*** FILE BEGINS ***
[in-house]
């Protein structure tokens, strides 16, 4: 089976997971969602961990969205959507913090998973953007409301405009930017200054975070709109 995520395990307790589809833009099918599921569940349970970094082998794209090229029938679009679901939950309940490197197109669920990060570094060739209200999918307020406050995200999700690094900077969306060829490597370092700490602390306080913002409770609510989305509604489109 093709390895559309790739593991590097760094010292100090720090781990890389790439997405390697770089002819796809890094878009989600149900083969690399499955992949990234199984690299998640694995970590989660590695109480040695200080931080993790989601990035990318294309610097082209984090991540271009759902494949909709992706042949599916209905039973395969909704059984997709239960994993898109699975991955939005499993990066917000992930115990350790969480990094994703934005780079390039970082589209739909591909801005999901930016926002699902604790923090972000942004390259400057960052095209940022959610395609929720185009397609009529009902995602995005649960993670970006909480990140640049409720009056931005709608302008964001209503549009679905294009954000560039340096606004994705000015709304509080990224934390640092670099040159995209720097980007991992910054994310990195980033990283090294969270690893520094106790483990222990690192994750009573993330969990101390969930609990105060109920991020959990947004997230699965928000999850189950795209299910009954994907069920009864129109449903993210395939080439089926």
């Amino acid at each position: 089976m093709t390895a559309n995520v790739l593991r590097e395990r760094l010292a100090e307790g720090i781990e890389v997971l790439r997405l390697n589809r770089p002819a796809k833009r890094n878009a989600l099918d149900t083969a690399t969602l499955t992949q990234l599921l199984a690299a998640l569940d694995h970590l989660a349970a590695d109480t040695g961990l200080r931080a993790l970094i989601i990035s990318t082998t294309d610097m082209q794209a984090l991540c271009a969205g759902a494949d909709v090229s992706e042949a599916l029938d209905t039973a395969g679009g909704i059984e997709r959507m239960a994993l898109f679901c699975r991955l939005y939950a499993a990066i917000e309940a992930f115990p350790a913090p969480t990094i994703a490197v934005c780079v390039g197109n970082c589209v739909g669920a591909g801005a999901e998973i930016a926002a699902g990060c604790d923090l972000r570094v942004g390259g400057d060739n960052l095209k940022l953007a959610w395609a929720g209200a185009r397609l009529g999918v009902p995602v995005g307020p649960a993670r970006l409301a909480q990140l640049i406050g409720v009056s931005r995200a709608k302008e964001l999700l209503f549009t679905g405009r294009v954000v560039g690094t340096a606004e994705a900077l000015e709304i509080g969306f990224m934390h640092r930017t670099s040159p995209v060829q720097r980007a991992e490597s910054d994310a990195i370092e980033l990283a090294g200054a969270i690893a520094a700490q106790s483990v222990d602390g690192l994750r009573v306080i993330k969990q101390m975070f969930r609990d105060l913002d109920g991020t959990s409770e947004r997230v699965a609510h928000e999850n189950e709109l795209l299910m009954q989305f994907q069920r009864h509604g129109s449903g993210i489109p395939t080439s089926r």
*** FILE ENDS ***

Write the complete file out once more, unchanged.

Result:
[in-house]
């Protein structure tokens, strides 16, 4: 089976997971969602961990969205959507913090998973953007409301405009930017200054975070709109 995520395990307790589809833009099918599921569940349970970094082998794209090229029938679009679901939950309940490197197109669920990060570094060739209200999918307020406050995200999700690094900077969306060829490597370092700490602390306080913002409770609510989305509604489109 093709390895559309790739593991590097760094010292100090720090781990890389790439997405390697770089002819796809890094878009989600149900083969690399499955992949990234199984690299998640694995970590989660590695109480040695200080931080993790989601990035990318294309610097082209984090991540271009759902494949909709992706042949599916209905039973395969909704059984997709239960994993898109699975991955939005499993990066917000992930115990350790969480990094994703934005780079390039970082589209739909591909801005999901930016926002699902604790923090972000942004390259400057960052095209940022959610395609929720185009397609009529009902995602995005649960993670970006909480990140640049409720009056931005709608302008964001209503549009679905294009954000560039340096606004994705000015709304509080990224934390640092670099040159995209720097980007991992910054994310990195980033990283090294969270690893520094106790483990222990690192994750009573993330969990101390969930609990105060109920991020959990947004997230699965928000999850189950795209299910009954994907069920009864129109449903993210395939080439089926």
């Amino acid at each position: 089976m093709t390895a559309n995520v790739l593991r590097e395990r760094l010292a100090e307790g720090i781990e890389v997971l790439r997405l390697n589809r770089p002819a796809k833009r890094n878009a989600l099918d149900t083969a690399t969602l499955t992949q990234l599921l199984a690299a998640l569940d694995h970590l989660a349970a590695d109480t040695g961990l200080r931080a993790l970094i989601i990035s990318t082998t294309d610097m082209q794209a984090l991540c271009a969205g759902a494949d909709v090229s992706e042949a599916l029938d209905t039973a395969g679009g909704i059984e997709r959507m239960a994993l898109f679901c699975r991955l939005y939950a499993a990066i917000e309940a992930f115990p350790a913090p969480t990094i994703a490197v934005c780079v390039g197109n970082c589209v739909g669920a591909g801005a999901e998973i930016a926002a699902g990060c604790d923090l972000r570094v942004g390259g400057d060739n960052l095209k940022l953007a959610w395609a929720g209200a185009r397609l009529g999918v009902p995602v995005g307020p649960a993670r970006l409301a909480q990140l640049i406050g409720v009056s931005r995200a709608k302008e964001l999700l209503f549009t679905g405009r294009v954000v560039g690094t340096a606004e994705a900077l000015e709304i509080g969306f990224m934390h640092r930017t670099s040159p995209v060829q720097r980007a991992e490597s910054d994310a990195i370092e980033l990283a090294g200054a969270i690893a520094a700490q106790s483990v222990d602390g690192l994750r009573v306080i993330k969990q101390m975070f969930r609990d105060l913002d109920g991020t959990s409770e947004r997230v699965a609510h928000e999850n189950e709109l795209l299910m009954q989305f994907q069920r009864h509604g129109s449903g993210i489109p395939t080439s089926r």